For that purpose, the board will hold a public hearing Monday evening, April 18, at Elizabethtown Middle School. The hearing will begin at 7 p. m. Those who wish can speak at the hearing, or they can submit questions and comments in writing for the board's review.
The board has long planned to address redistricting in the county. Through the years, population shifts have occurred, high schools have been consolidated, middle and primary schools have been reorganized, and school boundary lines have become antiquated. Last fall, the board decided the time had come to activate the process.
To help it achieve boundaries that are balanced a near as possible in terms of student numbers and race, to optimize the system's transportation system, and to best utilize the school facilities in place, the board contracted with the Operations Research/Education Laboratory at N. C. State University.
Over a period of months, the Education Lab studied the student population in the county in terms of total numbers, minority numbers, and location; studied the physical facilities of the system in terms of size and location; and studied the system's transportation needs.
It also utilized a computerized mathematical model for forecasting school enrollment and determining the best locations for possible new schools and how they will affect future attendance boundaries.
After gathering its data, the Education Lab met several times with a four-person committee of the board to finalize a proposed redistricting plan. That proposal was presented to the full board during a special meeting Thursday night.
Dr. Jeff Tsai of the Education Lab told the board Thursday that 164 "planning segments," averaging 35 students each, were formed in the county to help the computer program do its design work.
Dr. Tsai pointed out in his presentation that the two high schools in the county-East and West Bladen-are presently unbalanced both in terms of total student population and minority proportion.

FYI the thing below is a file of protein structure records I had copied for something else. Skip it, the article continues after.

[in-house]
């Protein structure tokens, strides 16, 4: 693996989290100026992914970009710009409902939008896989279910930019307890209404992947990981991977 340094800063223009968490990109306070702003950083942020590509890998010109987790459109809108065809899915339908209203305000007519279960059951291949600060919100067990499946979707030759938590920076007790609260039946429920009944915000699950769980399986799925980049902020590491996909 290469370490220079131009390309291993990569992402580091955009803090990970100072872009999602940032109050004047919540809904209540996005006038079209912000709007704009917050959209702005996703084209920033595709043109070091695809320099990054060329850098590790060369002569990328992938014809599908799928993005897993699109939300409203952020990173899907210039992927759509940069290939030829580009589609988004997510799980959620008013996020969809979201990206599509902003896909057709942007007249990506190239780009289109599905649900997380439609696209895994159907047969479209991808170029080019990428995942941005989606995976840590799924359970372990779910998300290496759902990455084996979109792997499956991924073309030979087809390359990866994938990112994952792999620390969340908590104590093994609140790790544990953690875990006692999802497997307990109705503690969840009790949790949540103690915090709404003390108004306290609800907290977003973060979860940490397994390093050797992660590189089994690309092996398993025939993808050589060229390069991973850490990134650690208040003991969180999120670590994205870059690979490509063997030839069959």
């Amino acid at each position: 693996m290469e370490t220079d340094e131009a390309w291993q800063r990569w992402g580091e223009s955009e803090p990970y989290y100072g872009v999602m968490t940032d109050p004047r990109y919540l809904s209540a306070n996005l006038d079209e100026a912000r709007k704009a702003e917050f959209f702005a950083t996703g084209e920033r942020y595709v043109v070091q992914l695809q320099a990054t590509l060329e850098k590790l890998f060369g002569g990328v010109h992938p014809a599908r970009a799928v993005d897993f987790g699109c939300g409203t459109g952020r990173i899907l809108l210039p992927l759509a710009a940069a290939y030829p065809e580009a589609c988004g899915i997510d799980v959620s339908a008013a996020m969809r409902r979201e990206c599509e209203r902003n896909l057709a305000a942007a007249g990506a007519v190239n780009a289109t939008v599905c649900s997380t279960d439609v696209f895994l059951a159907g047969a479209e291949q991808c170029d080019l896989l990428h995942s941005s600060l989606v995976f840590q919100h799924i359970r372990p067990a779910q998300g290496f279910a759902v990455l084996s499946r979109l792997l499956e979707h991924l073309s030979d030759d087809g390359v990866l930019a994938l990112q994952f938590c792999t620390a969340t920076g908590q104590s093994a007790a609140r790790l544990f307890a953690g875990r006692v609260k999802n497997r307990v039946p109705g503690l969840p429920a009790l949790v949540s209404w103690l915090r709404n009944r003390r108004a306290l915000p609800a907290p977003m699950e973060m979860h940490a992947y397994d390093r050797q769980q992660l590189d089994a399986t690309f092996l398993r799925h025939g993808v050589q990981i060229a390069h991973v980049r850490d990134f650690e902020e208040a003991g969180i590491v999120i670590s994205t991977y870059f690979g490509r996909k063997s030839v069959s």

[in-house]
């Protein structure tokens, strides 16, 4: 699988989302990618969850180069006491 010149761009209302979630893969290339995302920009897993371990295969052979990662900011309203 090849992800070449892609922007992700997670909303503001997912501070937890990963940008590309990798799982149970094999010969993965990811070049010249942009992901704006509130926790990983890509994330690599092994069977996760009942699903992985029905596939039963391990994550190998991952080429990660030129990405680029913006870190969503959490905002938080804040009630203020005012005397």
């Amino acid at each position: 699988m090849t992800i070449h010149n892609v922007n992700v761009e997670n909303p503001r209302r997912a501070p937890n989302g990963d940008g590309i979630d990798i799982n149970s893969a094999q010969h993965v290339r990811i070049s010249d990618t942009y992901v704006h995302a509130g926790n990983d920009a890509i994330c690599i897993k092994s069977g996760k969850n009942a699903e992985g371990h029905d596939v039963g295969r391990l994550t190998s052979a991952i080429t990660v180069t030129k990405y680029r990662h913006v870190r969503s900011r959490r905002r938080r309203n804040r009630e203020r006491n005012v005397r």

Each school has a capacity of 1,000 students but at the present time, West Bladen has an enrollment of 920 students and East Bladen has an enrollment of 731 students. Additionally, East Bladen has 69.82 percent minority students and West Bladen has only 40.70 percent minority students.
The proposed new district lines would better balance those numbers. If the lines are approved as they are presently proposed, the East Bladen total enrollment would go up to 794 students with a minority population of 63.98 percent, and the West Bladen enrollment would drop to 842 with a minority population of 45.01. Also, total miles needed by buses to transport students would be less than it is now.
The new boundary lines required to achieve those numbers would bring changes of schools for 353 students, 229 of them minority. The geographic areas primarily affected would be much of the New Town section of Elizabethtown, and the Baldwin Branch and Happy Valley sections near Elizabethtown. All three areas are now part of the East Bladen district but, if the plan as proposed is adopted, all are destined to become part of the West Bladen district.
And, the Clarkton and Abbottsburg areas, which now are part of the West Bladen district but, if the proposed plan is adopted, would become part of the East Bladen district.
Board member John Clark on Thursday night voiced strong opposition to the possible reassignment of students in the Clarkton and Abbottsurg areas to East Bladen.
Clark pointed out that a line could be drawn between the two schools that would achieve a balance of total students numbers and leave Clarkton and Abbottsburg in the West Bladen district, and New Town, Baldwin Branch and Happy Valley in the East Bladen district.
However, he pointed out, and other board members agreed, the racial balance would still be outside the parameters sought by the board.
The proposed new boundaries for middle school districts would affect only 58 students, 28 of them minority. The proposed boundaries for elementary schools would affect 302 students, 158 of them minority.
The board members emphasized as they finalized their plans for the April 18 public forum that as of now the redistricting proposal so is just that-a proposal. No final boundaries will be drawn until the public is heard.
However, the board anticipates that it will adopt a final plan within the next month so that it can be implemented for the 2005-2006 school year.
The board agreed that in the case of the new high school boundaries, once they are finalized, students who are rising juniors and seniors will be allowed to attend their present high schools if they provide their own transportation.
The proposed new redistricting plan has been placed for public study on the website of school system. The plan can be accessed www.bladen.k12.nc.us/education. Click on the Redistricting button in the lower left side of the home page.